Guest Editorial:No silver lining in the dark cloud of child sex abuse
Sometime later this month the England footballer Adam Johnson will be sent to jail for between five and ten years.
A judge has already told Johnson a substantial custodial sentence was "an almost inevitable outcome" when he is sentenced at the end of this month.
The 28-year-old was found guilty of sexual activity with a 15-year-old schoolgirl. He continues to deny sexual activity with the child. But then he had denied all four charges against him until late into the process when he admitted to one count of grooming and one count of kissing the girl.
The child was a fan of Johnson's football club, Sunderland, and she idolized him, in very much the same way most teenagers idolize sporting or other stars. She regularly waited outside the club's stadium for a picture with her hero.
At 15, the child was vulnerable and impressionable and the professional footballer exploited his position as a hero to take advantage of this girl.
The sex scandal that broke here recently involving men of power who are alleged to have exploited a 15-year-old child has an eerie and frightening similarity to the case of the England footballer. We are not here to cast judgement as to the men's guilt or innocence for it is not our place to judge. That is better left for a court of law. And in any event, an accused is presumed innocent until proven guilty.
However, we cannot help but care about the plight of this schoolgirl, who, like the British child, is impressionable and vulnerable and can be exploited by men of power – no, monsters, for this is what anyone who would groom or engage a child in any form of sexual activity really is.
The nightmare that this child must be going through is beyond compare.
Following the Johnson verdict, the British schoolgirl said she felt "used and let down" by her former idol.
"The last 12 months have been horrendous and there have been times when I've wanted to hide away from the world. There have been times I haven't felt able to face people," she said.
"There have been times when I've tried not to show people how upset I am, but sometimes it hasn't been possible and I'd just cry. I've felt so broken.
"I've been in some very dark places over that time . . ."
We imagine that the 15-year-old Dominica girl must be feeling the same way; must be stuck in a place so dark that she cannot make sense of anything. And, not matter what we might think of her, she is still a child and ought to be treated as such.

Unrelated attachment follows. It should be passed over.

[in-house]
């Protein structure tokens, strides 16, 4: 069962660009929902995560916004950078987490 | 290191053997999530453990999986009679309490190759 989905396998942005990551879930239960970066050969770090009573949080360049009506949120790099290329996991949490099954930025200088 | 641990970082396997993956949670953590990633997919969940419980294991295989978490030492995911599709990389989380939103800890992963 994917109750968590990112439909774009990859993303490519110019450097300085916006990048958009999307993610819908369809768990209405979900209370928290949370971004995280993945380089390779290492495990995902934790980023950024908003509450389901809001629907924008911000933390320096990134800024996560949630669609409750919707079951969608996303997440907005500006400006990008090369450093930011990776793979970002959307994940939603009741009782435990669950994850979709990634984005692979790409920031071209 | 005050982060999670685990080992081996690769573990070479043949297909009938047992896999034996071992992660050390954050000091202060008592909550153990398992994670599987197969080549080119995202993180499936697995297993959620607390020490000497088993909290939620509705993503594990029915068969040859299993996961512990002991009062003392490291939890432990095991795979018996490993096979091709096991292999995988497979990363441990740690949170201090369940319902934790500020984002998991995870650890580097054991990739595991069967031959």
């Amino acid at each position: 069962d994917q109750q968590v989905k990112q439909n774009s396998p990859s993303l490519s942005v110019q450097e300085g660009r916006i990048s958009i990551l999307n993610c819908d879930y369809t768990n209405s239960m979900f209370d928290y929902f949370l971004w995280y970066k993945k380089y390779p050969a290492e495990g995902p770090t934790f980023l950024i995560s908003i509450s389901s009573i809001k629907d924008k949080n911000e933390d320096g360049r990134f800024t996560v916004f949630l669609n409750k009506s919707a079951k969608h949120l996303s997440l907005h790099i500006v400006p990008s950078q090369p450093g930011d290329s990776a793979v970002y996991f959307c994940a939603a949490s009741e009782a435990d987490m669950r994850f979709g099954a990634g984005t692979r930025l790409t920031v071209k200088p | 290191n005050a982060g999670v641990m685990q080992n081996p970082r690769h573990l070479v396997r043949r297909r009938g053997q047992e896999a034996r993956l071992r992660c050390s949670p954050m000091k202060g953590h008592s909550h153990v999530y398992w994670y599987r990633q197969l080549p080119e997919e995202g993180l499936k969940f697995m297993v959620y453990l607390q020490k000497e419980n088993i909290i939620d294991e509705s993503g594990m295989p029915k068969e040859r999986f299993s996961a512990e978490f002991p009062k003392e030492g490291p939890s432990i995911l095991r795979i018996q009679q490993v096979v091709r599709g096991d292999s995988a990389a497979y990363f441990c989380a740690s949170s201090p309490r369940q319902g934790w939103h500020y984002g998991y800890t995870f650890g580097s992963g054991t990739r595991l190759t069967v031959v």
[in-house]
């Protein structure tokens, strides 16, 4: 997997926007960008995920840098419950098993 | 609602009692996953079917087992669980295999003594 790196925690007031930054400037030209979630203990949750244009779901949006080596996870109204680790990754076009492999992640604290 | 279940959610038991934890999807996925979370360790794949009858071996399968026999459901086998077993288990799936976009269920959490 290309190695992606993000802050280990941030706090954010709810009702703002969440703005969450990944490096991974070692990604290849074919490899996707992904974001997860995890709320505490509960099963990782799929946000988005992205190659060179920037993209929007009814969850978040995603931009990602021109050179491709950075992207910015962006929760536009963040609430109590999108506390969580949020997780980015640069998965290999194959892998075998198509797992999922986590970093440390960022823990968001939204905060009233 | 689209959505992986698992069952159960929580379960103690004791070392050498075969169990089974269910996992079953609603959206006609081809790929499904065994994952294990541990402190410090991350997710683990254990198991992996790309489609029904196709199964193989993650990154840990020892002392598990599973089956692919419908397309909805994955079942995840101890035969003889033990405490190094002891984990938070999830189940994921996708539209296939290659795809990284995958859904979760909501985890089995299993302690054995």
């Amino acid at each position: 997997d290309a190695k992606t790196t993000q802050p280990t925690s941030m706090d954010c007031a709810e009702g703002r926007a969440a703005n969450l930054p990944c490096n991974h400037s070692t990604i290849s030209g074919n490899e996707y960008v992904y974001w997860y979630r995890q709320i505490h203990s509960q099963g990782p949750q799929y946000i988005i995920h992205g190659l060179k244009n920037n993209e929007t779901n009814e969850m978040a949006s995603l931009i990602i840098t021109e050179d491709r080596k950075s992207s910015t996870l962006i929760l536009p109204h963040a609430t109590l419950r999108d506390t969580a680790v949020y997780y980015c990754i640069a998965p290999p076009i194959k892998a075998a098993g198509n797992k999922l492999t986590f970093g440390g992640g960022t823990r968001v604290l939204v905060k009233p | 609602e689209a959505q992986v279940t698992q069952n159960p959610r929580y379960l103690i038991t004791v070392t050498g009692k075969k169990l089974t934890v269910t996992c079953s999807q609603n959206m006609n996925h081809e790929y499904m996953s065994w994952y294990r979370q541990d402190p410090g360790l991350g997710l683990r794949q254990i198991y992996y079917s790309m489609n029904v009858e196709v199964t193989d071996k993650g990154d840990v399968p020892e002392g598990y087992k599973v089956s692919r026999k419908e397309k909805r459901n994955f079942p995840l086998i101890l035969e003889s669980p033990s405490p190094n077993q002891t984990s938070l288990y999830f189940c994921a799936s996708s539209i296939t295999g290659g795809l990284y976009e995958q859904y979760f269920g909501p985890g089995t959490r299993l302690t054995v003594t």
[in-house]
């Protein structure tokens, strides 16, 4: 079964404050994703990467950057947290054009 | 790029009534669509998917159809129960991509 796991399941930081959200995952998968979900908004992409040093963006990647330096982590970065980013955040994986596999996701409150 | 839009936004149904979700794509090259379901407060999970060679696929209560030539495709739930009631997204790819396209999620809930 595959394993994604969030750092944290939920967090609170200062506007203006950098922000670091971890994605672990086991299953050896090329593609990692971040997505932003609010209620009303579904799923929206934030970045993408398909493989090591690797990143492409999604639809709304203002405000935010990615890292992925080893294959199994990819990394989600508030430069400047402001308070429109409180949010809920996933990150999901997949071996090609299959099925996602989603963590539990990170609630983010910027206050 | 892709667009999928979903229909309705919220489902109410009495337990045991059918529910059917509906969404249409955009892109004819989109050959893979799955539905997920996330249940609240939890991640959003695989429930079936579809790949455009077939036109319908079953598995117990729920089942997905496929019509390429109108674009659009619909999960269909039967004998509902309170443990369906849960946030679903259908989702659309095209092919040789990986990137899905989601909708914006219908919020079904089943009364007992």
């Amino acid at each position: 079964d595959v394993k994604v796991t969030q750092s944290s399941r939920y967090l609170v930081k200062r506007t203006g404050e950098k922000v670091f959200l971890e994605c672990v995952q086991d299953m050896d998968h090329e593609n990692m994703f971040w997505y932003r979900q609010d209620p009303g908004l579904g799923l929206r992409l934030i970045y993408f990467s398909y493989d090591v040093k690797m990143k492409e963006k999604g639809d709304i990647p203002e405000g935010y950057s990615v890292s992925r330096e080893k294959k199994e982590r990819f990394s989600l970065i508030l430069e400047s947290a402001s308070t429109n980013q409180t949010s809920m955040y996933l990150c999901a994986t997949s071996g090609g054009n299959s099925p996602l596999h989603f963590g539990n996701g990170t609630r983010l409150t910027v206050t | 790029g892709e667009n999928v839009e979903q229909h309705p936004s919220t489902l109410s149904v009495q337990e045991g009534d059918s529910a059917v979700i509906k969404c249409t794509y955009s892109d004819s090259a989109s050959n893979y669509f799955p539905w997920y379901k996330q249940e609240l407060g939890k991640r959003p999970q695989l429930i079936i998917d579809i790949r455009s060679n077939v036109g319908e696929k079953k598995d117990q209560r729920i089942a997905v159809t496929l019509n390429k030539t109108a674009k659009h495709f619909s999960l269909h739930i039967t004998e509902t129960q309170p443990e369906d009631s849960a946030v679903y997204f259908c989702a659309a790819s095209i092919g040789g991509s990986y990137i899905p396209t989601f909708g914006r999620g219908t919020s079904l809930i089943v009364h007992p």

The worrying thing is, she is not the only child being taken advantage of by people whom they look up to. It is troubling that a country that is as intolerant of gays as Dominica is, could for so long, over so many decades, tolerate the sexual exploitation of our children. The mothers who sell their daughters' bodies on the excuse that this is the only way to feed them; the uncles and close relatives who desecrate the bodies of the girls – and boys – left in their care; the boyfriends who must have the daughter as well as the mother, despite the fact that the girl is a juvenile; the fathers – can we even call them that? – who engage shamelessly in incest with their daughters, some of whom even impregnated by the man who ought to be protecting them. Yes, we see it all and we allow it to continue for our own selfish reasons.
It is now time to put an end to the wanton rape of our daughters, our children, the flowers of our country.
That the police had to wait until the prime minister returned to the country to act – at least this is the way it seemed – is disappointing at the very least. That they acted "to quell public anxiety" is downright shameful.
Our children deserve better and to begin the process of demonstrating that we care, proper child protection laws must be enacted and enforced to shield them from danger and to severely punish perpetrators.
Such laws must include provisions to force anyone, including parents, who knows or reasonably suspects that a child is being molested, or abused, to report it to the police or face the possibility of lengthy jail sentences; the establishment of an effective child protection agency with the power to remove children from dangerous environments, and a sexual offenders registry in which the names of people found guilty of sex offenses will be published for all to see.
We compliment the victim's family for pursuing charges against the alleged perpetrators. In the Dominica that we know, most parents would accept bribes to let the case go away. The problems is, the child's wounds never do go away and she – or he - is left scarred for life.
Our inaction and complicity has resulted in many a child being thrust into this dark and unforgiving place. In a strange way, this 15-year-old might turn out to be the savior of so many girls, so many children. She might be the one to finally take us out of the darkness and into the light
- By Johnson JohnRose